A Different Song

by Brianna G. Harte

Peering through the crack that his uncle mindlessly left open, Xen saw the old man bent over his work table, furiously writing as always. Crumpled up paper lay strewn across the floor, entirely missing the recycling bin; that is, if that was his aim. Mumbled words slid through his yellowing teeth as he scratched his balding head. As his uncle threw another wad, another voice, deep and melodious, spoke. Xen shook his head, sure that he had heard wrong. No static surrounded the words the other man spoke, so there was no possibility of the old television being on.

Xen tried to change his angle to see who it was, but the efforts were in vain. Frustrated by the setback, he attempted to press his ear close enough to the opening. The words he heard almost gave him away as he fell forward slightly.

“Nothing’s coming out right, Alfanser,” his uncle cried out softly. “It’s an utter disaster!” His head slammed against the table with a short boom reverberating about the room.

A black-gloved hand stretched across his back. “Don’t give up now, Tarres,” the beautiful voice came. “When you put your heart into it, she will be moved.”

“Easy for you to say,” Xen’s uncle grumbled. “You’re actually a songwriter. I’m just . . . a lousy construction worker.”

“A worker with a heart,” Alfanser corrected. “You have set your mind to giving her something special, don’t you?”

Xen couldn’t believe his ears. Only a couple days had passed since breath last fell from his wife’s lips. He had loved her til that very day arrived, and no doubt in his mind said that he didn’t still love her. Every time he saw her, his worries seemed to melt away under the heat of their passion.

“Of course,” his uncle said sullenly.

“Then there’s nothing to worry about. Just let your feelings write themselves on the page. Find the strength in yourself to do it, and you will see results. I promise.” Alfanser paused. “Would you like me to help?”

“It wouldn’t be coming from me if the words came from another.”

“How about your nephew? He seems to be a bright, young lad by the way you talk about him. Perhaps he could offer insight.”

Xen’s uncle rubbed his neck deeply. “No, I don’t want him to get involved in all this. It’s too delicate. . .” His voice softened.

Xen started to lean too far into the door as he strained to hear the next words. The door creaked as it flew open, landing Xen on the floor with several pieces of paper as his cushion.

“Xen? Why are you here?” his uncle asked. Xen couldn’t tell what he was thinking. The expression on his face was far too confused to be discernable.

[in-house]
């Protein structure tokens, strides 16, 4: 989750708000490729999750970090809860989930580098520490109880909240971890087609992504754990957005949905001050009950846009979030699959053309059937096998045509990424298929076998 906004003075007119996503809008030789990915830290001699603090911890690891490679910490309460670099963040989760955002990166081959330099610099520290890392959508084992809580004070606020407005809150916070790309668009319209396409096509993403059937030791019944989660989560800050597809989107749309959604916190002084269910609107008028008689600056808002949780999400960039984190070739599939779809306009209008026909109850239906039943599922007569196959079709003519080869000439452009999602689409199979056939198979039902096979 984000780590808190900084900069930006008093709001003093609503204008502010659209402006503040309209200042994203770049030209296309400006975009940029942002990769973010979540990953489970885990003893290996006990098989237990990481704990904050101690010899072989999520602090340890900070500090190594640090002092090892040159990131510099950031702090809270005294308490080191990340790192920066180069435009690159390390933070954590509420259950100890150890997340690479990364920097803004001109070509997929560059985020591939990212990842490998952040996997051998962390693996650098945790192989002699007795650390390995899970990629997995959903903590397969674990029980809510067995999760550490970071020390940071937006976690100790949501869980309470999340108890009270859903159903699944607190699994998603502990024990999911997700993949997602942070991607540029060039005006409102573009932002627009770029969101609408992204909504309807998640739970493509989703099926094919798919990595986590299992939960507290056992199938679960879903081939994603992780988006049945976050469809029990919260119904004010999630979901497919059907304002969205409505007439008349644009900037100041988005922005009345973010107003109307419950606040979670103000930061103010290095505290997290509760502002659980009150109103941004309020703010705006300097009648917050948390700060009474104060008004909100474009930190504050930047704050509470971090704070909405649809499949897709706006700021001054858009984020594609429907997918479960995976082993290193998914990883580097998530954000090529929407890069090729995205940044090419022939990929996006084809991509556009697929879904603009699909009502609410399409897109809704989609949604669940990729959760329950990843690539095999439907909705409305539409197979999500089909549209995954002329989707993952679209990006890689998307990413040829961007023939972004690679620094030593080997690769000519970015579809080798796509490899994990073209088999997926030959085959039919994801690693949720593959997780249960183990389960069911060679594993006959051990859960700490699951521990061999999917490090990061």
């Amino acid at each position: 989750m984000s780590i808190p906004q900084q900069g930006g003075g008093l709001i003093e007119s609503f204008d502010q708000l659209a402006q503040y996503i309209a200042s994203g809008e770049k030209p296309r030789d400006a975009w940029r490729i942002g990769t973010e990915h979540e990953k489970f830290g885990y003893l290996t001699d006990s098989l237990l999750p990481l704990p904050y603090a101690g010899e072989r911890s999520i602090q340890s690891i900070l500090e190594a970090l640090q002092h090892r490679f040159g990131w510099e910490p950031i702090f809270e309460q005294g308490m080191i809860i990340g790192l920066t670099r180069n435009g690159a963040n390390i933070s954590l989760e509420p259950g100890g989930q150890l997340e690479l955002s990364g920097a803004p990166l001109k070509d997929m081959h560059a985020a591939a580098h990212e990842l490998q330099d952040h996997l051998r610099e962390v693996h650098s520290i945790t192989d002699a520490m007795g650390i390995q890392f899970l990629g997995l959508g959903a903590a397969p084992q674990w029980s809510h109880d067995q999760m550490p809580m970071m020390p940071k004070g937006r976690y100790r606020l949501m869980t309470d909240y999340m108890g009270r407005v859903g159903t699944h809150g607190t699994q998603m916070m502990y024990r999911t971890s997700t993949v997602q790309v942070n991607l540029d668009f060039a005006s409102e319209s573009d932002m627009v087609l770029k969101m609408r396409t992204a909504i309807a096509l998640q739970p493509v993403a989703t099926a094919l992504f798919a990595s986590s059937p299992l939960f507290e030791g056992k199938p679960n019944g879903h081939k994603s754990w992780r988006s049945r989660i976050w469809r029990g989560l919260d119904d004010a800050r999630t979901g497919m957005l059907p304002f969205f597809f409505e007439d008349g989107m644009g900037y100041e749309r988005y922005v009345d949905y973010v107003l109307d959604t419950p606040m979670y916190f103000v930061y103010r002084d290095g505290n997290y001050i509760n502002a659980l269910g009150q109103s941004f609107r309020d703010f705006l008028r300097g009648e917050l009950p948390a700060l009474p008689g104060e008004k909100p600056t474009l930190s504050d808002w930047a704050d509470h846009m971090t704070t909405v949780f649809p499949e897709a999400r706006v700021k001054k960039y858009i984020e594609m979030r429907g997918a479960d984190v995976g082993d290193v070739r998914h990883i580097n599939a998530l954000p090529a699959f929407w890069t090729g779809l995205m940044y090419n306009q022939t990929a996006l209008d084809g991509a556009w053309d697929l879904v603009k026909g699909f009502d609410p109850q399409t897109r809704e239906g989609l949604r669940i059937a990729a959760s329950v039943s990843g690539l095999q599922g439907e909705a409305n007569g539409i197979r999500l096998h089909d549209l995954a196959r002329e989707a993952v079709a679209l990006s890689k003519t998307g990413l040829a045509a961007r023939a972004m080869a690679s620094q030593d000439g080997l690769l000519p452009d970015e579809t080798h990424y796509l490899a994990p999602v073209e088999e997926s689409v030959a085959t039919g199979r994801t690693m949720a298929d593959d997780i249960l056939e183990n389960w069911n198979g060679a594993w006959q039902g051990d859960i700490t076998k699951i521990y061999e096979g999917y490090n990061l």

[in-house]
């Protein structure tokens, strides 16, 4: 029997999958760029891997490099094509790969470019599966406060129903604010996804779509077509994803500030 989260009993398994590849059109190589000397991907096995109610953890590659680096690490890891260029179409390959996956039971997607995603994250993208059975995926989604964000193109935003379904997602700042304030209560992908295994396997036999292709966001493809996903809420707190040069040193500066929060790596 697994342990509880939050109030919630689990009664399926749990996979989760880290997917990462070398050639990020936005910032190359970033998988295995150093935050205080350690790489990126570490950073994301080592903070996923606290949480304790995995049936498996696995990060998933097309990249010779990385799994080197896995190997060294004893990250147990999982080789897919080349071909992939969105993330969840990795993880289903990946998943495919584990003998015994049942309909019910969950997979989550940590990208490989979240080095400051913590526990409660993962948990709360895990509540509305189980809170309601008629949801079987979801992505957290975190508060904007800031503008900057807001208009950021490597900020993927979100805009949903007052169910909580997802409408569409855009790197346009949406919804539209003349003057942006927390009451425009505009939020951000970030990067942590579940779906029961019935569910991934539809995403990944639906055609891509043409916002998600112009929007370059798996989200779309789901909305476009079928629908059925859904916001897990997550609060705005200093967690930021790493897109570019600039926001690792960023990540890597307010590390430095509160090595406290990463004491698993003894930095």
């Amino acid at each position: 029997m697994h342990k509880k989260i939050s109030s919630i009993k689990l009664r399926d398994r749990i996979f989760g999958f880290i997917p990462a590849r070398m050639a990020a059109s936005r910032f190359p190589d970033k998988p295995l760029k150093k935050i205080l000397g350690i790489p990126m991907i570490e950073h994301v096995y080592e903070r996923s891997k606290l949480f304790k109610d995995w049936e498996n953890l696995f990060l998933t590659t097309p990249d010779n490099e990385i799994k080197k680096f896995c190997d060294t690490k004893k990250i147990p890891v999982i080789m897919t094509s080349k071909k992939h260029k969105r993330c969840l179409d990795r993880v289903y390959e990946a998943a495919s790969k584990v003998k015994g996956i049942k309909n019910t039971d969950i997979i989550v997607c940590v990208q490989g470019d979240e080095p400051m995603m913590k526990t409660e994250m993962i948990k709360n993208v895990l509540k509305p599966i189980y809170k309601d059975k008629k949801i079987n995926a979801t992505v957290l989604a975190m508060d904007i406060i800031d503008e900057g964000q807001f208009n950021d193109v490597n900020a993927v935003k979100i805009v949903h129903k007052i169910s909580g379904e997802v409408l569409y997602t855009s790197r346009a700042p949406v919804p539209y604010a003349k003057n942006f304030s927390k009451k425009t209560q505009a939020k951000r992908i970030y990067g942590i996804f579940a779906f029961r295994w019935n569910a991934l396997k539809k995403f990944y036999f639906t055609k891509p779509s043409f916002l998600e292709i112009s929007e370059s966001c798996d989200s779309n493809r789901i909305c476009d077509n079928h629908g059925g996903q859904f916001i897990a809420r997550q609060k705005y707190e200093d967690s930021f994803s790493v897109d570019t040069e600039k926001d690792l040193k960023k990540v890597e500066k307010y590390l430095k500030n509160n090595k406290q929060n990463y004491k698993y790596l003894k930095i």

“Who’re you writing to? Why haven’t you told me about her?” Xen cried out.

Alfanser stepped forward in his long, brown overcoat. His face was gentle and his voice matched. “It’s okay, lad. Please calm down. Your uncle has had a rough day.”

“No! He’s like my father! He should tell me if he’s in love with someone else!” Xen was on the brink of tears and blinked back what he could.

“Xen, my boy,” his uncle said in an unusual frail voice, “You don’t understand. I still love your Aunty Sue very much. No one can replace her. Not in a million years.”

“Then why are you writing a love letter?” Xen demanded.

His uncle sighed, his chest dropping further than it had before. “It’s not a love letter. Those days are over. It’s a regret letter. Your grandmother does not yet know about Susan. She’s been away for a while and hasn’t been in contact. I’d rather tell her myself, not the police or television. Alfanser is helping me write a song for her, so I can sing it for her, showing her that my heart’s in it, and not just words. Please understand, Xen.”

Copyright © 2015 Brianna G. Harte. All rights reserved.

Advertisements

Leave a Reply!

Please log in using one of these methods to post your comment:

WordPress.com Logo

You are commenting using your WordPress.com account. Log Out / Change )

Twitter picture

You are commenting using your Twitter account. Log Out / Change )

Facebook photo

You are commenting using your Facebook account. Log Out / Change )

Google+ photo

You are commenting using your Google+ account. Log Out / Change )

Connecting to %s